When Irene made it to the station, the driver let her off as soon as he could stop, and she jostled her way through the crowd as only a European can. She walked with nearly four-foot-long strides on the left side of the queue and scanned the crowd for his face.
The trains heading east were the ones she needed. She found the right signs. There were trains to Frankfurt, Nice, Warsaw…Warsaw was east. Most likely he would take the next train to Warsaw and from there transfer to a different station. The European transportation system was immaculate.
A train came into the station with enough wind to muster the strength of a combatant hurricane. Her hair blew around in every which way, and she shoved it all behind her ears frustratedly. She searched the sea of faces, hoping for one with long cheekbones, defined nose, and a myriad of black hair.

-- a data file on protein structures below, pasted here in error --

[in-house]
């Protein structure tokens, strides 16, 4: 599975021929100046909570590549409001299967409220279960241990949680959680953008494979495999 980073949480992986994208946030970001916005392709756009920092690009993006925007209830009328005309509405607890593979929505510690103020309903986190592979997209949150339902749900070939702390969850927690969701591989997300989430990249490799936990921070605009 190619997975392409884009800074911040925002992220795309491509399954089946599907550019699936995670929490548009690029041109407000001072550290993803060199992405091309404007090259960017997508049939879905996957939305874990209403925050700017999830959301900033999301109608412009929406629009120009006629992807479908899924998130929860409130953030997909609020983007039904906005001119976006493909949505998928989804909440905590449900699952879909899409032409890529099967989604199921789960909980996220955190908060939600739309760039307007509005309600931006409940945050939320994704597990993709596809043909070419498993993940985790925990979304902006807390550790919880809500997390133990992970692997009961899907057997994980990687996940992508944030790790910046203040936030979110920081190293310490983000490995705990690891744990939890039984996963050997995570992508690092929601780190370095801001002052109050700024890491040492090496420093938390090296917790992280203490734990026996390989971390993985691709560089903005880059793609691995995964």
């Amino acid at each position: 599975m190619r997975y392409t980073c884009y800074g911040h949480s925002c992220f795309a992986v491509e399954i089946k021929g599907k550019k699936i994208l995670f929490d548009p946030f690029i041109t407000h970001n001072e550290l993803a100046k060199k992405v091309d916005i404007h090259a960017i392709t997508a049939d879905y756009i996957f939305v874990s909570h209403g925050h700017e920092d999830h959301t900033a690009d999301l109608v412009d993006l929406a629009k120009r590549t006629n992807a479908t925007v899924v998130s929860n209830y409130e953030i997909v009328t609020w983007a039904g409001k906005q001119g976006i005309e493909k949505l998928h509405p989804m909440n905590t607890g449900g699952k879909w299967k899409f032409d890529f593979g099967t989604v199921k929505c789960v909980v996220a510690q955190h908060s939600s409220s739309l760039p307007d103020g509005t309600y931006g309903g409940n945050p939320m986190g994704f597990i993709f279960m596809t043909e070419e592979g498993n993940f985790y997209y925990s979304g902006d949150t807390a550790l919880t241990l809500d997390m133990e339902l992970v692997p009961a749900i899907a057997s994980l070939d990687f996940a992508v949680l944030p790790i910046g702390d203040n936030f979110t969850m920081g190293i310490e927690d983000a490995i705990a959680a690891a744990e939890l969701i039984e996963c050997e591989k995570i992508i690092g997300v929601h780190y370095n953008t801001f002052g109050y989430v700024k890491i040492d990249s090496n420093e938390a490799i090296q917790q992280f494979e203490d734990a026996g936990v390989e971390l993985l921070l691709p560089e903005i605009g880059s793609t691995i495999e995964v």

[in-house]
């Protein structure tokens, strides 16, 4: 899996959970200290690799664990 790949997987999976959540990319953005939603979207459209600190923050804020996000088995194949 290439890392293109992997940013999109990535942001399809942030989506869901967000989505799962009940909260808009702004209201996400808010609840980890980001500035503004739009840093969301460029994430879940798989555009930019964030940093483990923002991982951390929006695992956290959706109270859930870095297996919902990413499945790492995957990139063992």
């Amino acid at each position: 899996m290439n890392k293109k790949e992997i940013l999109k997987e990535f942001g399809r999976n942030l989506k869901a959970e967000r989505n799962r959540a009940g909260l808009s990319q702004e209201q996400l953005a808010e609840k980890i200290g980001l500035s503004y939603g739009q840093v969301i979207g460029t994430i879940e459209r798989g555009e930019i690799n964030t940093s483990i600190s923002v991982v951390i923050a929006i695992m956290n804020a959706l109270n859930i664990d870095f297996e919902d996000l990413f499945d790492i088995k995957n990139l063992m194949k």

She found him. He was looking at his phone with uneasy, shaking fingers. His face was expressionless as ever; oblivious to the wind from the train.
She didn’t want to give him the impression that she had frantically followed him, so she put her hands on her hips, composed her face, and took smooth, collected steps in his direction. She was directly behind him when she haughtily announced, “You didn’t think you’d sneak off that easily, did you, Mr. Holmes?”
His mind was halted in its tracks.
What! How? Oh, God, the woman was good.
He needed composure, so he didn’t turn around.
“No,” he drawled instantly, as if he knew she had been standing there the whole time. “I gave you about ten minutes, and you’ve made it in just under fifteen. If I’m being honest, I’m a bit disappointed, Miss Adler.”